Nausea woke me up early this morning. I’m used to my stomach rumbling in the mornings, but nausea – not so much. I crawled out of my Altaplex and immediately realized that nausea was not the only issue. Leaping to my feet I made a dash in one direction and then several others before finally just charging straight downhill. Finding privacy out here is not always as easy as it would seem.
Collapsing back onto my Neoair about 20 minutes later, I was covered in a light sheen of sweat and knew today would probably be a tough hike. As the light began to lighten I drifted back off into restless dozing.
I lay listening as Sam and Shy began moving around. Sam had the loudest sleeping pad I had ever heard – some type of Big Agnes Pad. I actually had to wear my earplugs if she was closer than about 30 yards. It always sounded like she was thrashing around on an inflatable raft when she rolled over or moved around. My Neoair was silent compared to that sleeping pad.
Suddenly, a small black head peered up under my vestibule, pulling out the stake as she moved up under the thin material to look in at me. I unzipped the netting and Shy stepped in to curl up on my quilt next to me and go back to sleep. Sam must have kicked her out of her tent. I smiled as I watched her. She and Sam were probably going home today, and I would miss hiking with Shy. Shy’s leg was swollen, and she was not enjoying her hike anymore. It was time for the old girl to get some rest.
Ten minutes into the morning’s hike I was racing off trail to take care of business. Hiking is miserable with a permanent case of mile nausea, and other issues. Damnit! It really was no fun to hike with an upset stomach. Samantha was going to have Alfredo pick her up at Cottonwood Pass, and I had decided to go in to Salida if I did not feel any better by the time we got there.
Thankfully, we had a mile and a half walk down to Timberline Junction but it still took us about twice as long as it should have due to my need to visit the woods every few minutes. There were a couple of small climbs after that, but they felt like Everest as I alternated between leaning over my hiking poles every few feet, and sprinting into the woods. Sam and Shy were patient, and I could see them up ahead. They stayed just close enough to see me, and plopped down beside the trail when made a detour.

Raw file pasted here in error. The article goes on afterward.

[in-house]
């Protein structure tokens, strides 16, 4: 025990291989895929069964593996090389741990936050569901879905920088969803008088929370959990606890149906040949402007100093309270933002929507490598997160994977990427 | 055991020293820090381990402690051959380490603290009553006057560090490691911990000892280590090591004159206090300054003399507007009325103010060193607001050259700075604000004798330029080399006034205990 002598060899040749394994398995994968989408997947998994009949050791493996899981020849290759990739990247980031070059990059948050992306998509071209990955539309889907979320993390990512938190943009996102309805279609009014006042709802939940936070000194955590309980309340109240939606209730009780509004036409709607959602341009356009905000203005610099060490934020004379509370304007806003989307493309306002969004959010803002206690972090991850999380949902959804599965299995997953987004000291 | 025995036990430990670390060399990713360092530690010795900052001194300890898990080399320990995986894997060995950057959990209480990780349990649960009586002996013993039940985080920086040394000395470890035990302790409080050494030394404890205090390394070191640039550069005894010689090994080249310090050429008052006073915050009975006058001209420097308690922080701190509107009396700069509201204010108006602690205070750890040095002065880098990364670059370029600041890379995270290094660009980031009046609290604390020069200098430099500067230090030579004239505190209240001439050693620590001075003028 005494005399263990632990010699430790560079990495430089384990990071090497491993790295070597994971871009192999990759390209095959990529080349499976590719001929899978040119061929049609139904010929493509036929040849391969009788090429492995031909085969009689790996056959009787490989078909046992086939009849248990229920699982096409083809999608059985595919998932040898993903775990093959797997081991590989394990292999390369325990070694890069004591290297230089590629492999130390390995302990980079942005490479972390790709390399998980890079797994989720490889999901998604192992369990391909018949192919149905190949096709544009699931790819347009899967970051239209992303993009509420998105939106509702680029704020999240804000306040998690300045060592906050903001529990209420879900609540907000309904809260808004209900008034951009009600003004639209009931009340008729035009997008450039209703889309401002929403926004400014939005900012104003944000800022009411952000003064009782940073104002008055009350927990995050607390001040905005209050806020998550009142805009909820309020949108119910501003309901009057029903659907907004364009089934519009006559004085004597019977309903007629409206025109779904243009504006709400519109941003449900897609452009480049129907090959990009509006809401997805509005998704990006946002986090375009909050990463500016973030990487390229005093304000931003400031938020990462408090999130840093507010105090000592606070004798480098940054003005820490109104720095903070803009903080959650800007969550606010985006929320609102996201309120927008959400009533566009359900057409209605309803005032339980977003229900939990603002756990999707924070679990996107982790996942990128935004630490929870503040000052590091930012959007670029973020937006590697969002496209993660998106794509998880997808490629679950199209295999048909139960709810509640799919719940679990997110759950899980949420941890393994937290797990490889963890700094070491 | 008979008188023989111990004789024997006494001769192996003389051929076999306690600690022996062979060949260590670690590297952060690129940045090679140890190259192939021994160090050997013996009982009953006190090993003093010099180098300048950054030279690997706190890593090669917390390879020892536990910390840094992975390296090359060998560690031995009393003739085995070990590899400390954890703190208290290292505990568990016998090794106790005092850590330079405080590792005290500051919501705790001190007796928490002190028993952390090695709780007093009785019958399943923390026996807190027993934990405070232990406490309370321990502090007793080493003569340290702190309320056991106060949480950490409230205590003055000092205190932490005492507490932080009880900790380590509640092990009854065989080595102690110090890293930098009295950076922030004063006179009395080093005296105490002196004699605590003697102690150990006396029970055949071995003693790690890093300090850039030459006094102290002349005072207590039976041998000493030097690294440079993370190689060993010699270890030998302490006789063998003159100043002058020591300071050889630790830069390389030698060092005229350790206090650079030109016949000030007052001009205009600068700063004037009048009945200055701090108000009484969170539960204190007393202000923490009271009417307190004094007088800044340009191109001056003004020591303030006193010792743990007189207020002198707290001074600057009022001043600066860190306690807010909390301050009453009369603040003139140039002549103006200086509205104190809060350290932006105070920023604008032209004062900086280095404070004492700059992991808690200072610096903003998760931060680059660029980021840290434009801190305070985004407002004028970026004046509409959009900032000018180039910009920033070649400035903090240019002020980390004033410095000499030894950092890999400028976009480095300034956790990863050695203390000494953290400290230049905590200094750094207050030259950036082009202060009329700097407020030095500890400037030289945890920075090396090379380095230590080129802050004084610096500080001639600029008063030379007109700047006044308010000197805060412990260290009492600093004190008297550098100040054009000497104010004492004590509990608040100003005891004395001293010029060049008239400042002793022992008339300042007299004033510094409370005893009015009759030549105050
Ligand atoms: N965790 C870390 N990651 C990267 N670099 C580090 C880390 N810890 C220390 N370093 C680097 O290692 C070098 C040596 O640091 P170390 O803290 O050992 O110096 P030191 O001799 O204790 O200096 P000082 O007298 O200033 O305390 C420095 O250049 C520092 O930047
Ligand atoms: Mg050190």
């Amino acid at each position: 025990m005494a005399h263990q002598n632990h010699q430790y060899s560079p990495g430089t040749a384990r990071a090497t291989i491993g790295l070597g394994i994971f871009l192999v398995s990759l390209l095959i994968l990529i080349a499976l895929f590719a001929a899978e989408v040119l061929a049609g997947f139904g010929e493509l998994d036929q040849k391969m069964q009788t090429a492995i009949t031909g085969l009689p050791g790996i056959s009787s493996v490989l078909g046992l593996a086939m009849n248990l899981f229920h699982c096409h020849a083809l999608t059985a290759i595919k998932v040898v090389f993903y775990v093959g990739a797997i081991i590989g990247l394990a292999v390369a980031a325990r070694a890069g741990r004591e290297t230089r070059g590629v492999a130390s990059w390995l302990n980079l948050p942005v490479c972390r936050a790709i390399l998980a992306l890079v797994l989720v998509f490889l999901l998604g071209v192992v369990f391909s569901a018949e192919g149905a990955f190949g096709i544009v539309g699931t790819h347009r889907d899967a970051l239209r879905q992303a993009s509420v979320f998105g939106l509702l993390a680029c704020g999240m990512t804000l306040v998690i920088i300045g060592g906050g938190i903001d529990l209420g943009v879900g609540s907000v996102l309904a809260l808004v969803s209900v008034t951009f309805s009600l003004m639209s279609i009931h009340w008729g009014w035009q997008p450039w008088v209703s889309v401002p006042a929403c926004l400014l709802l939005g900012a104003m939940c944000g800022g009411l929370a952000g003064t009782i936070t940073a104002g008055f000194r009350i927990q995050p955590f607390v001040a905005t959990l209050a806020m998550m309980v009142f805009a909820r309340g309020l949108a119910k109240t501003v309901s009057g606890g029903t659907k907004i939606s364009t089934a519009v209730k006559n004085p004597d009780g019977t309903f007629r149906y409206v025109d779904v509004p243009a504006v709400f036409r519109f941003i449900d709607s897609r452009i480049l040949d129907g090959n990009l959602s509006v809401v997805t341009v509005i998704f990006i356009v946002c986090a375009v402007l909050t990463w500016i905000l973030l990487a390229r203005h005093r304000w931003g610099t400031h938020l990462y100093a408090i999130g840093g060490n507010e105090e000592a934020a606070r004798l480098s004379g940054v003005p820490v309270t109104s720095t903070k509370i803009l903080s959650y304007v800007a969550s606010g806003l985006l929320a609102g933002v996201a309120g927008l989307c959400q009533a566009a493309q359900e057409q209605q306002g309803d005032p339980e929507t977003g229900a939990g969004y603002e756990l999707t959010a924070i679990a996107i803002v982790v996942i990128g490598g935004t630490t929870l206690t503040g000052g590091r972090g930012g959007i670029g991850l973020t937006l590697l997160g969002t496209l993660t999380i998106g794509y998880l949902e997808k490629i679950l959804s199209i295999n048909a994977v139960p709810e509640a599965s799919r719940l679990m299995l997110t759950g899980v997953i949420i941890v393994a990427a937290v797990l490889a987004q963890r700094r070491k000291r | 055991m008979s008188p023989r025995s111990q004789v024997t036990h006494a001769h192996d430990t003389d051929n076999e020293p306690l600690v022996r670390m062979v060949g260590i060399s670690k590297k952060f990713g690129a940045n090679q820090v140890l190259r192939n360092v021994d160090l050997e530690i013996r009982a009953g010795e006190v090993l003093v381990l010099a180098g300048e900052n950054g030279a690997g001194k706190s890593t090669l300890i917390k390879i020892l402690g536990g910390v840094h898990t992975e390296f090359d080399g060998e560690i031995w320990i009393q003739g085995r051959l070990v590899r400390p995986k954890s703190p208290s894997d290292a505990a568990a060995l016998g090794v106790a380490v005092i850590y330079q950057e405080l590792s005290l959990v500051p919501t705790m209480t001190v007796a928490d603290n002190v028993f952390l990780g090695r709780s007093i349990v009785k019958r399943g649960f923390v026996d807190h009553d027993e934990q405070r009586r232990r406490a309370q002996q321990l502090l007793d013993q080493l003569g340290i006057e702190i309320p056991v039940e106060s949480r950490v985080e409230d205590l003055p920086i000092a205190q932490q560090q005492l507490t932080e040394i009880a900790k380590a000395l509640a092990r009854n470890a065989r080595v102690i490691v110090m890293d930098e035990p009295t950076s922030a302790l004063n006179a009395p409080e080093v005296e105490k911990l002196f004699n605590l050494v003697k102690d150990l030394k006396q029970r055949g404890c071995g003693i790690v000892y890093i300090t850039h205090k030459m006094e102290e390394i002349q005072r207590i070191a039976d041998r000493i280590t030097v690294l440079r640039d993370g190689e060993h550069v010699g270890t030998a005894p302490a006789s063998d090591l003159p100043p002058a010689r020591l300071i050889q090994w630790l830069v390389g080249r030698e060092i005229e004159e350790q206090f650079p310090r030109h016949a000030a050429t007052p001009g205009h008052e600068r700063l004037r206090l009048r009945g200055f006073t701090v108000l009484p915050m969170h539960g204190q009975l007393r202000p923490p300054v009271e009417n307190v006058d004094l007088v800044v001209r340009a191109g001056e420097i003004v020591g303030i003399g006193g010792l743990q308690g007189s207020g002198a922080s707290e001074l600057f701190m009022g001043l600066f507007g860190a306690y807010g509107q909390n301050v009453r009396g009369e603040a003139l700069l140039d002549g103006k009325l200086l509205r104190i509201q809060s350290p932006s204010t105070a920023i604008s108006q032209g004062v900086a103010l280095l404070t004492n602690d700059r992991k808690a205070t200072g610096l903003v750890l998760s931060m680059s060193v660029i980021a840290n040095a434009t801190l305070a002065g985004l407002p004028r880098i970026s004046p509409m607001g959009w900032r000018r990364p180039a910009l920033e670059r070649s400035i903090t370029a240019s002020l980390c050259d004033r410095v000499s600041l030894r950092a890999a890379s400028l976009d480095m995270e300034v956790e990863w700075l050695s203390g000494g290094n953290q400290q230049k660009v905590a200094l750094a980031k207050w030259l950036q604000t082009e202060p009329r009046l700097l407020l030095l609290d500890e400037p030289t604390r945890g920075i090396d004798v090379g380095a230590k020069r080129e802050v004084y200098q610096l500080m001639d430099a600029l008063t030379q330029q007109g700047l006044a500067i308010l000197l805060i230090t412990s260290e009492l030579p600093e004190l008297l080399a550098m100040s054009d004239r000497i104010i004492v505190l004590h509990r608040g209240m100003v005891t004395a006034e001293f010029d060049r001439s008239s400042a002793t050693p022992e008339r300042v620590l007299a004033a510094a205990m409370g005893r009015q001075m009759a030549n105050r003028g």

This section of trail was wide and rocky. The Colorado Trail is multi-use, which I have no issue with, and dirt bikes raced past us. All of the riders said thank you as they slowed down to minimize dust. Some hikers don’t like multi-use trails, but I’m not one of them. Getting people outside, no matter how they choose to enjoy the wilderness, is positive in my book. Besides, I also enjoy horses, llamas, goats, mountain bikes, dirt bikes, etc., The Colorado Trail is used by many.
Hiking between Lake Ann Pass and Cottonwood Pass was a blur, but there were sections I remember. We hiked down through forests of Spruce and Aspen, interspersed with small meadows where we would pause to look out over the valleys below. Well, I would pause at least. This section was probably beautiful during wildflower season. Finally, we dropped down through a final grove of Aspen and the trail spit us out at Indian Creek Trailhead.
From Indian Creek trailhead we had a 7.3 mile climb up to Cottonwood Pass, about 2,156 feet in elevation gain to 12,126. I walked about 15 feet, threw down my backpack, and flopped down on a rock. Sam had decided she did not want Shy to do the climb and was trying to use her InReach to tell Alfredo where to pick us up. I say “Us” because I was not arguing. I felt like crap and would be going along for the ride to town.